John52 - 2020-09-17 12:10 PM

Maximum recommended concentration is usually 50:50 antifreeze to water
Above that it does more harm than good
explained here;
https://www.hella.com/techworld/uk/Technical/Car-cooling-system/Refilling-coolant-2708/


If you read the link you will see that the maximum recommended mix for standard anti freeze is 40water to 60 anti freeze, for engines that need it (but not usually recommended by manufacturers) this gives very good protection from corrosion.


Raising the anti freeze content makes it less effective at cooling.
60:40 could be for arctic countries with no concerns about overheating?
I've always been told maximum 50%
(Since Britain, being surrounded by water, doesn't get very cold, most people I know use less than that - typically 25% - 33%)
usercolin
Posted: 18 September 2020 6:09 PM
Subject: RE: Antifreeze
 


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John52 - 2020-09-18 5:53 PM

colin - 2020-09-17 6:41 PM

John52 - 2020-09-17 12:10 PM

Maximum recommended concentration is usually 50:50 antifreeze to water
Above that it does more harm than good
explained here;
https://www.hella.com/techworld/uk/Technical/Car-cooling-system/Refilling-coolant-2708/


If you read the link you will see that the maximum recommended mix for standard anti freeze is 40water to 60 anti freeze, for engines that need it (but not usually recommended by manufacturers) this gives very good protection from corrosion.


Raising the anti freeze content makes it less effective at cooling.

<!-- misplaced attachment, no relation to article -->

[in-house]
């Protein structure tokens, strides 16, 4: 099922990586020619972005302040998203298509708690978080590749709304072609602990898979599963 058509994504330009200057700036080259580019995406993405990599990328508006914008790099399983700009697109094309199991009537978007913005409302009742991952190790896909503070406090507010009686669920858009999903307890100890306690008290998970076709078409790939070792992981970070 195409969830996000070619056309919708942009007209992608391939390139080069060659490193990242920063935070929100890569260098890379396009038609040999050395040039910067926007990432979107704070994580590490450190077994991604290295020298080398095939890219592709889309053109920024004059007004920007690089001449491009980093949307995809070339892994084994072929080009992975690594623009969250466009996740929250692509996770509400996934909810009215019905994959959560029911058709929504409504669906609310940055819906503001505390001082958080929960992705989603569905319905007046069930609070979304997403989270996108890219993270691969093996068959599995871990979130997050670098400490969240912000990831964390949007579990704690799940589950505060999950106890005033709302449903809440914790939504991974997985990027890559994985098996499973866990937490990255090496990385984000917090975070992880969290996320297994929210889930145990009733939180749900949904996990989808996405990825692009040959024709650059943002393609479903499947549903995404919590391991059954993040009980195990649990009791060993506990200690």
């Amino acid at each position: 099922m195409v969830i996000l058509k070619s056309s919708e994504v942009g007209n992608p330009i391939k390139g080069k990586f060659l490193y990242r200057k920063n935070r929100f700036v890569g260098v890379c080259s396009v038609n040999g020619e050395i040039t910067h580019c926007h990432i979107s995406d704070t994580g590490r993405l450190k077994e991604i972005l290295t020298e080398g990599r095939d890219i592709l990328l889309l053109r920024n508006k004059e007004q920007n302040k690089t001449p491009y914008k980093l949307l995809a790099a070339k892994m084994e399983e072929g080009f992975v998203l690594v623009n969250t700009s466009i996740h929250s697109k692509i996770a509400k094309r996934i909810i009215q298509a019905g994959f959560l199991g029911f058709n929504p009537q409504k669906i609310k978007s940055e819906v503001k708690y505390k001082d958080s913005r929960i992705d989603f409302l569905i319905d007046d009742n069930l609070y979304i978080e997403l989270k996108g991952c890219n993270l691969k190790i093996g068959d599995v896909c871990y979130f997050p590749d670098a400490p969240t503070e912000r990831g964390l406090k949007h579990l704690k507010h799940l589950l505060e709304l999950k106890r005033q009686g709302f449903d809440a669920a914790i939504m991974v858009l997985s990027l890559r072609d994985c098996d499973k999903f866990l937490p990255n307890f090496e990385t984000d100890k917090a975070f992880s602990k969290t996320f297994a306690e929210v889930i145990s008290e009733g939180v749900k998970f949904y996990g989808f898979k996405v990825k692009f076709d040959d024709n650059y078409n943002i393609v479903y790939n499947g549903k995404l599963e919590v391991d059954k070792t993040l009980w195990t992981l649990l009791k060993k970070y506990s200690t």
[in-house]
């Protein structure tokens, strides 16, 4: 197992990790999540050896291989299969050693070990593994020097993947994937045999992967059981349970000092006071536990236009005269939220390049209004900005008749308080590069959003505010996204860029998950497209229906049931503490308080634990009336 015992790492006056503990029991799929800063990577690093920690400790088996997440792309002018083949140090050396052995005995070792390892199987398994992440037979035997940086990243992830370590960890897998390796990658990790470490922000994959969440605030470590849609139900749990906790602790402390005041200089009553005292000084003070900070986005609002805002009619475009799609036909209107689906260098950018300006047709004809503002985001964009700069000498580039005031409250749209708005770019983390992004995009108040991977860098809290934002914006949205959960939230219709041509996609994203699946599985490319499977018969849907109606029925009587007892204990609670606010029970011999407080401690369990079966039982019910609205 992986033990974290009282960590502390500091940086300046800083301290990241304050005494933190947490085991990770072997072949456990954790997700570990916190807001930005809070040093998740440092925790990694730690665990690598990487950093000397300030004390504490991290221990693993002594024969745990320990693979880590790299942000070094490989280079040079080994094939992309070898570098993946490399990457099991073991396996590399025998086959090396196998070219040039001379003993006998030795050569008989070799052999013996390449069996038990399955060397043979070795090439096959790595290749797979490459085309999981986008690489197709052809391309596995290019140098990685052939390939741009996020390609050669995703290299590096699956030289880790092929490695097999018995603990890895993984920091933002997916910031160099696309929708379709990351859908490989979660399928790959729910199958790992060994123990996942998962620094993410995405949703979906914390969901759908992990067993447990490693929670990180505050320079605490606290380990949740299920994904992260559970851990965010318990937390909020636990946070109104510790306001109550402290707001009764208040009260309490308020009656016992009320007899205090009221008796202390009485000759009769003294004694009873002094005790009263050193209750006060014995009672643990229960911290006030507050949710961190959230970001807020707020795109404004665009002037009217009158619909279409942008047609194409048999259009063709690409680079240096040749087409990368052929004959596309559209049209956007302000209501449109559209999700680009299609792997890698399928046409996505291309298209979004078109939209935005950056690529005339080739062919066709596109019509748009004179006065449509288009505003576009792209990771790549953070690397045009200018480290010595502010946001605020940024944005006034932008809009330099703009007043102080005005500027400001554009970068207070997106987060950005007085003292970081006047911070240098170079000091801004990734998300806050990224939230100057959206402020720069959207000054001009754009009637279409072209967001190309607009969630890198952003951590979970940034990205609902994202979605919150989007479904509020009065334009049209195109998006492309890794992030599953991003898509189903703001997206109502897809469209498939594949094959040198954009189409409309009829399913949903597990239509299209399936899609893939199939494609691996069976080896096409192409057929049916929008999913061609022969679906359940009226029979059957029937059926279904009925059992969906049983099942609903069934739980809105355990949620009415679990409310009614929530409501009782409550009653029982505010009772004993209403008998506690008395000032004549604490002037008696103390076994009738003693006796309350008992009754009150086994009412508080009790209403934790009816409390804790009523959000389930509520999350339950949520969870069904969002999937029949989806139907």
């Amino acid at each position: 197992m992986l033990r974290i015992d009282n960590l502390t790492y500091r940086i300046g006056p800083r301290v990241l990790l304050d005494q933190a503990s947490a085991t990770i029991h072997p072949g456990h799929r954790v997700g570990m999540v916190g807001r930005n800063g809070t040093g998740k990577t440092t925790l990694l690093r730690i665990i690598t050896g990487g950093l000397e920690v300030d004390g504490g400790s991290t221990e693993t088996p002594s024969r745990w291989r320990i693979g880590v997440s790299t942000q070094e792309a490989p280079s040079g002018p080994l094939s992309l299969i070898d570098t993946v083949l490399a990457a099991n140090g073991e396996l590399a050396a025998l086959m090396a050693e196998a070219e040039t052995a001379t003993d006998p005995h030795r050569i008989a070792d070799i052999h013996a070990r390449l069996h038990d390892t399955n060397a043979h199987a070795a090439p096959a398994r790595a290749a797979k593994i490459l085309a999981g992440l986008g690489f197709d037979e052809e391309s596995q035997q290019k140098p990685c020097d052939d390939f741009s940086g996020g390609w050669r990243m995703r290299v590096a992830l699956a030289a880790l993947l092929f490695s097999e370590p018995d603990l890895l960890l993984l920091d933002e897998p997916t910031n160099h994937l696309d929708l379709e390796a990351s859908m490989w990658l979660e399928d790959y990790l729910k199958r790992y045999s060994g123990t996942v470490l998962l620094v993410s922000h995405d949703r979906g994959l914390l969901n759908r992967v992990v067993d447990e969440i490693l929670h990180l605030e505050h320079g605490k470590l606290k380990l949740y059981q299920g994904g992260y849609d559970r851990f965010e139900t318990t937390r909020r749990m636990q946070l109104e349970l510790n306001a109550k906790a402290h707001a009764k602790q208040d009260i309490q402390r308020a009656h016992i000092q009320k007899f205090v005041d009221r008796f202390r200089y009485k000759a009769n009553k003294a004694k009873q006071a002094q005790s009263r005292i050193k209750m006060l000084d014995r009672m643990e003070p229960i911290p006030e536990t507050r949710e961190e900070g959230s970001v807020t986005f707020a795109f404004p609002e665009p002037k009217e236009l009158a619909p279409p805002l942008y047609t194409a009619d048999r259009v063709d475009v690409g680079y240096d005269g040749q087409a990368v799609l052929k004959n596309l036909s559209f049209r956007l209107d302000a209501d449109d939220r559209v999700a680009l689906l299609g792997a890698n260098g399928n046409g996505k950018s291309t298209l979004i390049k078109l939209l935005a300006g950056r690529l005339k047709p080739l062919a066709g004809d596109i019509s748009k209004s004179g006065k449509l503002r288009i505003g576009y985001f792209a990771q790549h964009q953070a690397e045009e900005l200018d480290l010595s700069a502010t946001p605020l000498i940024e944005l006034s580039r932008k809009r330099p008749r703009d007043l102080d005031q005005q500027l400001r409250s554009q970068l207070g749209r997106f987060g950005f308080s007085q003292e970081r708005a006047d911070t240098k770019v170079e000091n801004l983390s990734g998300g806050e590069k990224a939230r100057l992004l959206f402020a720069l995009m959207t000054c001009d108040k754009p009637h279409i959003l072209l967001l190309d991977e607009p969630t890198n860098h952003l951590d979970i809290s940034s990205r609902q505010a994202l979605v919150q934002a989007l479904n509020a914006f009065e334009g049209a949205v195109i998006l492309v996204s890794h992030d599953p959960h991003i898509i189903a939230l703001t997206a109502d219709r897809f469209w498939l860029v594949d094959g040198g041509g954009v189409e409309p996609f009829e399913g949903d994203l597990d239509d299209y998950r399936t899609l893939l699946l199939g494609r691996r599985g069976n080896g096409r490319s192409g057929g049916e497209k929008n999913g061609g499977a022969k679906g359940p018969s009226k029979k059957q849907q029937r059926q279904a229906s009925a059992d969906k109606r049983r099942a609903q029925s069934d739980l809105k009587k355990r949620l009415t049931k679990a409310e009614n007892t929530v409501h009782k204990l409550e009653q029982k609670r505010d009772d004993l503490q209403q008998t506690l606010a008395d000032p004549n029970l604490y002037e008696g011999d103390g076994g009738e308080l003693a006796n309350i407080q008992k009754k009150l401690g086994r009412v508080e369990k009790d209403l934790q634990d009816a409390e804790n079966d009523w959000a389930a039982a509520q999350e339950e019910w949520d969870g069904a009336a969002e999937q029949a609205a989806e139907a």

60:40 could be for arctic countries with no concerns about overheating?
I've always been told maximum 50%
(Since Britain, being surrounded by water, doesn't get very cold, most people I know use less than that - typically 25% - 33%)


There is no overheating on a engine with a 60:40 mix, the engine block itself might be slightly hotter, although we haven't found any problems with head temperatures at the spark plug. The increased boiling temperatures mean that even if the engine ran slightly hotter ,which we've found no evidence of, it would still not boil up. But as I posted, it's only really worthwhile on engines prone to corrosion, i.e. those with a mix of metals in the water ways.
userPaul-
Posted: 18 September 2020 7:45 PM
Subject: RE: Antifreeze
 


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Demineralised water or whatever the label says is also good in the windscreen washers, unless you like the white streaks calcium deposits leave.
userJohn52
Posted: 19 September 2020 9:46 AM
Subject: RE: Antifreeze